If you want to avoid the college bar scene on Dickson Street, then Foghorn’s has two locations around Fayetteville, serving up beer and wings, with its closest location right across the street from the school’s baseball venue, Baum-Walker Stadium. My favorite eatery to visit while in Fayetteville is just up the road called the Catfish Hole – if you are a catfish person, this place will be high on your list.
The lodging around campus can be scarce, as on football game days the city of Fayetteville almost doubles in population. However, there are a few choices around the area; in downtown Fayetteville the Chancellor Hotel is a great choice, or there is a Staybridge Suites near Baum-Walker Stadium. There are also chain hotels, such as Candlewood Suites and Hampton Inn off I-49 at the MLK exit, and if you can’t secure lodging in Fayetteville, then check out historic Fort Smith – Fort Smith is about 45 minutes south of Fayetteville, off I-40.
There are plenty of serious Razorback fans, one of the most recognized being Dallas Cowboys Owner Jerry Jones, a member of the 1964 National Championship team. Mr. Jones, along with his wife, have put a stamp on the Razorbacks program with the building of the Jerry and Gene Jones Family Student-Athlete Success Building, along with sponsoring the annual Southwest Classic (a football game featuring the Arkansas Razorbacks versus the Texas A&M Aggies), which is played in Arlington, Texas, at AT&T Stadium.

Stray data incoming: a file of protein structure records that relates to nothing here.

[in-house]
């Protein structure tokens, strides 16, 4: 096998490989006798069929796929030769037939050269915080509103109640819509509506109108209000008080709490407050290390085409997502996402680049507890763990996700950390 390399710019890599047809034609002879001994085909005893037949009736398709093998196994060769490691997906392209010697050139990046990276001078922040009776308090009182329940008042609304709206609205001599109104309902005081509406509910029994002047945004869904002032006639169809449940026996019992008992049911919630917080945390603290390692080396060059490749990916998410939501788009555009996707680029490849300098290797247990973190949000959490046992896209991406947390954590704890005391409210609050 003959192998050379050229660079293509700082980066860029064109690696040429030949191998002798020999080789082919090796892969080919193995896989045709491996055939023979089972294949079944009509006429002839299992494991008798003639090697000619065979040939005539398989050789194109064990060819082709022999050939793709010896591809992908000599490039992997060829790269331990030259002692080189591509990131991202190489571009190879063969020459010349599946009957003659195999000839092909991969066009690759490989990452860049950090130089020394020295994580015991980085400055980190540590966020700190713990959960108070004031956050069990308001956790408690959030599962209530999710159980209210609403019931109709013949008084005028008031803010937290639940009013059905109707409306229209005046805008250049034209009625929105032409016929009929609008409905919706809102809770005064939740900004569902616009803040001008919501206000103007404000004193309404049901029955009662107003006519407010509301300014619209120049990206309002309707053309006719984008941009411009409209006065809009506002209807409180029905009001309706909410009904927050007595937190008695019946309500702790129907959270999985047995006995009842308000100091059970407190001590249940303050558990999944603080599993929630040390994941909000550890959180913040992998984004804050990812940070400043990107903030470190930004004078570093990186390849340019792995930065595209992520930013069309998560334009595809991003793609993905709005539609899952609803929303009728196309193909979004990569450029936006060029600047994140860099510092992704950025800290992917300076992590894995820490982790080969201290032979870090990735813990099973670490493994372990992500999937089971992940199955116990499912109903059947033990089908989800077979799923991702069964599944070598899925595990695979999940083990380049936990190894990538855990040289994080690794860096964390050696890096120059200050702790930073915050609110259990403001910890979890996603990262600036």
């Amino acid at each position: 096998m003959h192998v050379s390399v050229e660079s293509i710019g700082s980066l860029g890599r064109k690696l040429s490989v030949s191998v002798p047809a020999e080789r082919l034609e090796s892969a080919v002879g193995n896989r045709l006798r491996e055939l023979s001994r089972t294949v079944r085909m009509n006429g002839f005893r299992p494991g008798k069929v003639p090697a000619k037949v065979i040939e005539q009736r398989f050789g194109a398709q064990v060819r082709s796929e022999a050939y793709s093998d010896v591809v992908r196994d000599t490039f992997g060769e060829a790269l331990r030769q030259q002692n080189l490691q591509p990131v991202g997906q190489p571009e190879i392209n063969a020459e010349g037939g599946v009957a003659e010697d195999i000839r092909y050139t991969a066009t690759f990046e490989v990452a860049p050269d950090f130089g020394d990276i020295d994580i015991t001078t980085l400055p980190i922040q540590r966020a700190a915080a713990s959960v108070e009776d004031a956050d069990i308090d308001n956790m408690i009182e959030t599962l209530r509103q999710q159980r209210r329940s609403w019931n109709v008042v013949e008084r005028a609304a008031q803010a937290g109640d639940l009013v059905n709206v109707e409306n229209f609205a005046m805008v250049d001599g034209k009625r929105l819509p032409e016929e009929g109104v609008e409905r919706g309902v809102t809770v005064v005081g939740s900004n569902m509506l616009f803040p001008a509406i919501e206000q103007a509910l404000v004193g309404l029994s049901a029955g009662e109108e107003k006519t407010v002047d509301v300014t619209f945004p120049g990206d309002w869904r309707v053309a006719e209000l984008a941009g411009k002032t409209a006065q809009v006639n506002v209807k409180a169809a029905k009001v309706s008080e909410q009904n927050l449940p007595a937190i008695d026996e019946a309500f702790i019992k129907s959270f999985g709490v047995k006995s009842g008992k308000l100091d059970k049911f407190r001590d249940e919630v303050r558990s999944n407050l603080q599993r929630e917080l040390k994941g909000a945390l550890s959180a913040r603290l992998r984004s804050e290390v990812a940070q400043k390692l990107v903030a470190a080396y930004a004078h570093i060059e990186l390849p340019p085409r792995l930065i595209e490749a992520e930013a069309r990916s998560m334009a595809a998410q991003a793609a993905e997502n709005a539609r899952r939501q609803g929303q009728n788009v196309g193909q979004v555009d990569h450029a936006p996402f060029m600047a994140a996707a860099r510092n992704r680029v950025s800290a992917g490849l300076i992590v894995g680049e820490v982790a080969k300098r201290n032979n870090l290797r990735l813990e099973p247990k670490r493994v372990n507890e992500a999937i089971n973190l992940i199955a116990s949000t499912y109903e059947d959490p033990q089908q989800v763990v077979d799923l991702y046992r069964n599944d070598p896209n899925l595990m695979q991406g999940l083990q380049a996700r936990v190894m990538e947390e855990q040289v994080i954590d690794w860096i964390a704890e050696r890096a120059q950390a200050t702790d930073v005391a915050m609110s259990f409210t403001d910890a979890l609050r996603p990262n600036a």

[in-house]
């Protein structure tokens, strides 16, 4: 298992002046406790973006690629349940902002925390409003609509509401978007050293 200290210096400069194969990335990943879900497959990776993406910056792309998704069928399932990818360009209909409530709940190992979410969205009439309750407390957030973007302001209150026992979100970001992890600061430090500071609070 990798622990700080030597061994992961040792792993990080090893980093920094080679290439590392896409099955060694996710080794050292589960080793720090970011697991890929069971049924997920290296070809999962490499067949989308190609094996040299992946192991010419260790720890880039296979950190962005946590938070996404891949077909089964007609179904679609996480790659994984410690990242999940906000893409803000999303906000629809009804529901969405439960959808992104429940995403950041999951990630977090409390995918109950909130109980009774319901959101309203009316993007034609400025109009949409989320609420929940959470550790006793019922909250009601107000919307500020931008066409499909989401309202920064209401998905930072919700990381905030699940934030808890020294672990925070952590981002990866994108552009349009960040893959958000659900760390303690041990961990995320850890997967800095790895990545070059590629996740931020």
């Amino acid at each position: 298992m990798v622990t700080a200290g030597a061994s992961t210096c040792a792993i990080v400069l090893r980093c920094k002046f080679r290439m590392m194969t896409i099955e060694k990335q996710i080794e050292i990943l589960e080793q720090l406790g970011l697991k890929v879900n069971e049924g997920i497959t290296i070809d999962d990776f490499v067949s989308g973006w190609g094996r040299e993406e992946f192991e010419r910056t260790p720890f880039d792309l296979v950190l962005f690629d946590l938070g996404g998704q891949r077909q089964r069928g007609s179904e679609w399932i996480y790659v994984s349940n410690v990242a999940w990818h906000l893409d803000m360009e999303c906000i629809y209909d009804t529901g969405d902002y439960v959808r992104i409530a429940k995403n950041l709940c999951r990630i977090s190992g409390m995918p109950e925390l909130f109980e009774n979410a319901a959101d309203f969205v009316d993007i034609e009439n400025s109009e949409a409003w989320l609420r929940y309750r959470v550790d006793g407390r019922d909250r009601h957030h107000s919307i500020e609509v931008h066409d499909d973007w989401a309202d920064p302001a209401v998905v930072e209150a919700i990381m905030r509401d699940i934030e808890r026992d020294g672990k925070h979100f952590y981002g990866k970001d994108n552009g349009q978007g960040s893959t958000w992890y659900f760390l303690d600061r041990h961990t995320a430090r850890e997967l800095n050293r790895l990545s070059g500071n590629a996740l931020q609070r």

Razorback fans have a common purpose when attending a Razorbacks game, and that is ‘Calling the Hogs’. No matter the size of the crowd, the fans stand for much of the game, and are well engaged in everything from the band to the spirit squads, as well as in the action on the field. Overall, the fans are certainly knowledgeable and passionate when it comes to rooting for their Hogs.